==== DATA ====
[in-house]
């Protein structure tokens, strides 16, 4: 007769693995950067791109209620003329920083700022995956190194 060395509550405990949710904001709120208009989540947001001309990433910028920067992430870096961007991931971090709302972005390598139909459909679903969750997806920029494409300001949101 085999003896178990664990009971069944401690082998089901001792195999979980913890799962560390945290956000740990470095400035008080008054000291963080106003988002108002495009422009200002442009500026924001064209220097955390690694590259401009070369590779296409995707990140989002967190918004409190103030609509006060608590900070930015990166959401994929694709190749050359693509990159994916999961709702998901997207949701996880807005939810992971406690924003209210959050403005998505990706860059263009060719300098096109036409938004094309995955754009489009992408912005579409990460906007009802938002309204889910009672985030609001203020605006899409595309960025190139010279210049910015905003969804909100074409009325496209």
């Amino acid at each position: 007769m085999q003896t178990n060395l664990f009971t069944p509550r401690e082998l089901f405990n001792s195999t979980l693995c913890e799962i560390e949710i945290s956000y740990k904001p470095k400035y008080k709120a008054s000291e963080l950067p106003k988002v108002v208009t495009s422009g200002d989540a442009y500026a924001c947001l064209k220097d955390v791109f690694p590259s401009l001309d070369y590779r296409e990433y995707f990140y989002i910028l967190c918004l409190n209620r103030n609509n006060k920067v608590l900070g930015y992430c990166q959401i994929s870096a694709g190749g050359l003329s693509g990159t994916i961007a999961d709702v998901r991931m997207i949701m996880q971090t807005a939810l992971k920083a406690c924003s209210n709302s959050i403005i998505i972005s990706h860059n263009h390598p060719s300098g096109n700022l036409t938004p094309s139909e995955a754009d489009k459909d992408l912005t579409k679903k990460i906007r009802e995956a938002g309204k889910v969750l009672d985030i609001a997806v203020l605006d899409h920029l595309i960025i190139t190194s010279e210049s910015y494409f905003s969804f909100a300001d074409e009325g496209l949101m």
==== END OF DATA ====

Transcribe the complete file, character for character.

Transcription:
[in-house]
């Protein structure tokens, strides 16, 4: 007769693995950067791109209620003329920083700022995956190194 060395509550405990949710904001709120208009989540947001001309990433910028920067992430870096961007991931971090709302972005390598139909459909679903969750997806920029494409300001949101 085999003896178990664990009971069944401690082998089901001792195999979980913890799962560390945290956000740990470095400035008080008054000291963080106003988002108002495009422009200002442009500026924001064209220097955390690694590259401009070369590779296409995707990140989002967190918004409190103030609509006060608590900070930015990166959401994929694709190749050359693509990159994916999961709702998901997207949701996880807005939810992971406690924003209210959050403005998505990706860059263009060719300098096109036409938004094309995955754009489009992408912005579409990460906007009802938002309204889910009672985030609001203020605006899409595309960025190139010279210049910015905003969804909100074409009325496209």
């Amino acid at each position: 007769m085999q003896t178990n060395l664990f009971t069944p509550r401690e082998l089901f405990n001792s195999t979980l693995c913890e799962i560390e949710i945290s956000y740990k904001p470095k400035y008080k709120a008054s000291e963080l950067p106003k988002v108002v208009t495009s422009g200002d989540a442009y500026a924001c947001l064209k220097d955390v791109f690694p590259s401009l001309d070369y590779r296409e990433y995707f990140y989002i910028l967190c918004l409190n209620r103030n609509n006060k920067v608590l900070g930015y992430c990166q959401i994929s870096a694709g190749g050359l003329s693509g990159t994916i961007a999961d709702v998901r991931m997207i949701m996880q971090t807005a939810l992971k920083a406690c924003s209210n709302s959050i403005i998505i972005s990706h860059n263009h390598p060719s300098g096109n700022l036409t938004p094309s139909e995955a754009d489009k459909d992408l912005t579409k679903k990460i906007r009802e995956a938002g309204k889910v969750l009672d985030i609001a997806v203020l605006d899409h920029l595309i960025i190139t190194s010279e210049s910015y494409f905003s969804f909100a300001d074409e009325g496209l949101m």